Community Leaders Train to Become Better Communicators

Four days of lessons on theoretical concepts and practical exercises to improve communication skills.

Taller en Sixaola

Mesoamerica, August 2017. Ecosystem-based Adaptation (EbA) helps communities tackle challenges arising from climate change.

Project AVE (Adaptation, Vulnerability and Ecosystems) aims to promotes AbE through better understanding and capacity to cope with climate change; a strengthened institutional framework and coordinated public policies; the strengthening of governance systems and local capacities; and concrete, science-based evidence of the effectiveness and benefits of EbA. The project is implemented in Mexico, Guatemala, Honduras, El Salvador, Costa Rica and Panama, in the Cahoacán, Coatán, Goascorán, Sumpul, Paz and Sixaola river basins, respectively.

In each of the sites, local leaders coordinate policy advocacy processes. Some of these men and women are on basin and microbasin councils, hold meetings with local governments and attend national and international events. The four-day workshops have been organized to strengthen their communication capacities and help them build practical skills in using tools for interviews, communicating local problems and actions and helping scale up the work of Project AVE.

Theoretical content and practical participatory activities were prepared especially for the workshops. Participants practiced giving presentations in different scenarios and learned key aspects of being a good spokesperson, proper use of physical space and tone of voice, preparation for being interviewed and how to hold a good interview. In some cases they created radio and television programs.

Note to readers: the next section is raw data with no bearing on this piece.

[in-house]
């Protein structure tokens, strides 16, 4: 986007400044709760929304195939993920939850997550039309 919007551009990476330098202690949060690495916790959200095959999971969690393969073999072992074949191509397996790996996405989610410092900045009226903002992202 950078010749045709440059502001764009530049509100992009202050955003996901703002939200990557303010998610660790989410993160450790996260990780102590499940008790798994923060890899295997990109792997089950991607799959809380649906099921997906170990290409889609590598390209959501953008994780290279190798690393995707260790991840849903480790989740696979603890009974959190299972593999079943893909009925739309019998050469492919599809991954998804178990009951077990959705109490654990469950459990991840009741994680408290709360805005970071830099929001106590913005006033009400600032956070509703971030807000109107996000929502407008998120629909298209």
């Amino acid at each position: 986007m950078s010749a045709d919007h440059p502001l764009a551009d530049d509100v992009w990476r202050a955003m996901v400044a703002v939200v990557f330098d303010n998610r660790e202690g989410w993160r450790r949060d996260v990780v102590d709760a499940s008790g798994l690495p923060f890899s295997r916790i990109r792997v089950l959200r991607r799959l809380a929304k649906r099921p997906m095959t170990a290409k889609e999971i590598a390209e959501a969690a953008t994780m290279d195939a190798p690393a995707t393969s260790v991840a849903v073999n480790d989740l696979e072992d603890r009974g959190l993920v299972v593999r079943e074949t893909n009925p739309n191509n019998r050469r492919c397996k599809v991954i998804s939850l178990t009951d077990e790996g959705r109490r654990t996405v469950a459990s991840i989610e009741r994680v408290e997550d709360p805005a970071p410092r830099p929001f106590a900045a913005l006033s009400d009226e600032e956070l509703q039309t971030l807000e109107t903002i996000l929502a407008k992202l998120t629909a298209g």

Theoretical concepts focused on news (what is news and what isn’t), how to create clear messages and driving ideas, formulating a communication plan, and follow up to ensure effectiveness.

The workshops are being given in two rounds (two days each) between July and September 2017, with 278 people attending the first round. The needs of community women were taken into consideration, in that mothers could bring their children to the activity if they wished.  The second round of workshops will end on the 6th of September.

The range of participants includes people who work in institutions or local communication media, belong to a water board or committee, members of ejidos, farmers, educators, indigenous representatives, and others. The experience promotes convergence among these diverse actors.

Workshops have a participatory format to build and strengthen the skills necessary for successful communication and advocacy, such as public speaking, preparing a news release, managing social networks, cell phone photography, creativity, critical thinking and female leadership as a core aspect of spokesmanship.

Valentina Ortíz, president of the community nursery in Tojhoj Grande, municipality of Tacaná in the Department of San Marcos, Guatemala, commented: “I really like to learn, in order to do my work better and publicize it so that other people also participate.”  

The nursery headed by Mrs. Ortiz grows different species of trees to reforest the Coatán river basin.

When the workshops conclude, a methodological guide will be prepared for local communities to formulate and carry out communication and advocacy plans, it will help those leaders to replicate the same workshops to other audiences in their community.

Project AVE is implemented by the IUCN and supported through the International Climate Initiative of the Federal Ministry for the Environment, Nature Conservation, Building and Nuclear Safety of Germany.

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